Mazzochi Presents ‘Made in Illinois’ Roundtable for National Manufacturing Day

For national manufacturing day State Representative Deanne Mazzochi (R-Elmhurst) gathered together state and local manufacturing representatives to promote workforce development and Illinois’ manufacturing economy.

Rep. Mazzochi’s ‘Made in Illinois’ Roundtable discussed the impact Illinois’ manufacturers have on the state economy, the challenges manufacturers are facing, and the resources available for those looking for a career in manufacturing.

The roundtable featured top representatives from the Illinois Manufacturing Association (IMA) including Donovan Griffith, the Director of Government Affairs, and Jim Nelson, Vice President of Education & Workforce Policy. During the discussion IMA expressed that holding back the state’s manufacturing growth is the lack of reliability and predictability related to Illinois’ budget, taxes, and pensions. In addition, current Illinois manufacturers are struggling to find skilled labor in the workforce.

Rep. Mazzochi was recently recognized by the IMA for her voting and legislative record in support of job creators and small business owners. In May, recognizing that manufacturing essential supplies in country as opposed to internationally is vital, especially in the midst of a pandemic, Rep. Mazzochi filed House Bill 5788 to entice critical manufacturing back from overseas and to Illinois.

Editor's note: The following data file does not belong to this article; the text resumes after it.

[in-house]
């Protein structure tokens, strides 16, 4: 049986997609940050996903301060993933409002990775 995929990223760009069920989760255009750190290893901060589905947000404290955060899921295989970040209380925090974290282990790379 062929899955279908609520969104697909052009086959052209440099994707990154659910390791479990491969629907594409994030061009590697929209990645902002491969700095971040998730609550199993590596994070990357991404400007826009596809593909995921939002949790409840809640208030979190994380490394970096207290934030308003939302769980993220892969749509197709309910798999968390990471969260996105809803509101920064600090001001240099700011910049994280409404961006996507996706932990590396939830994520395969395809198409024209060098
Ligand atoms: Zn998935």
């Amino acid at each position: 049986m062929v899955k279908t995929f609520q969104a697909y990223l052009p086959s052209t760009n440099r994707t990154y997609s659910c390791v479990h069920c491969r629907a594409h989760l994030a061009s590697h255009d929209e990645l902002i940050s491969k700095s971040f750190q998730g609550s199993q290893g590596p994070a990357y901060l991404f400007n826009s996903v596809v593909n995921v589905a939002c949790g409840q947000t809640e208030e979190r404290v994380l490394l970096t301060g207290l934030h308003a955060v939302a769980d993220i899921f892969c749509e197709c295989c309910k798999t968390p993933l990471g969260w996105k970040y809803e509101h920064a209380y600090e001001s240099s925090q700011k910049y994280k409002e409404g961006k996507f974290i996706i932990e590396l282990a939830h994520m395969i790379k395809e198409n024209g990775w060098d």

“With Illinois facing over 11% unemployment, and businesses and residents fleeing to other states, we absolutely must pay attention to our manufacturing sector, and ways to keep it here,” Rep. Mazzochi explained. “Every nation with a healthy middle class has a strong manufacturing sector.  In Illinois, advanced manufacturing translates into good jobs, union jobs, as well as all of the support teams surrounding them.”  Mazzochi also noted that one of Illinois’ natural advantages it had over the years—a skilled workforce—has not translated into applicants for manufacturing positions.  “The raw, single-minded focus on a 4-year degree over the past few decades has resulted in a serious skills gap and left quality, good paying jobs unfilled. We need to change the conversation and that begins with open roundtables like this.” Roundtable contributor, Ray Doogan, local plant manager for global manufacturing company Ingredion, echoed these same concerns.

“People have an outdated image of manufacturing and today’s manufacturers are facing challenges in the acquisition of talent,” Rep. Mazzochi continued. “While I was on the board at the College of DuPage, we started Project Hire-Ed to ensure our community colleges were helping to address the skills gap and connect students with businesses to help them learn practical, applicable knowledge without massive debt.”

Rounding out the discussion, Danielle Kuglin Seago, the current Project Hire-Ed manager, discussed the opportunities available to those who are interested in a career in manufacturing and how to make it happen, and emphasized the successes both students and employers have found through the program. She and Ray Doogan discussed what employers are looking for and what an investment apprenticeship programs can be.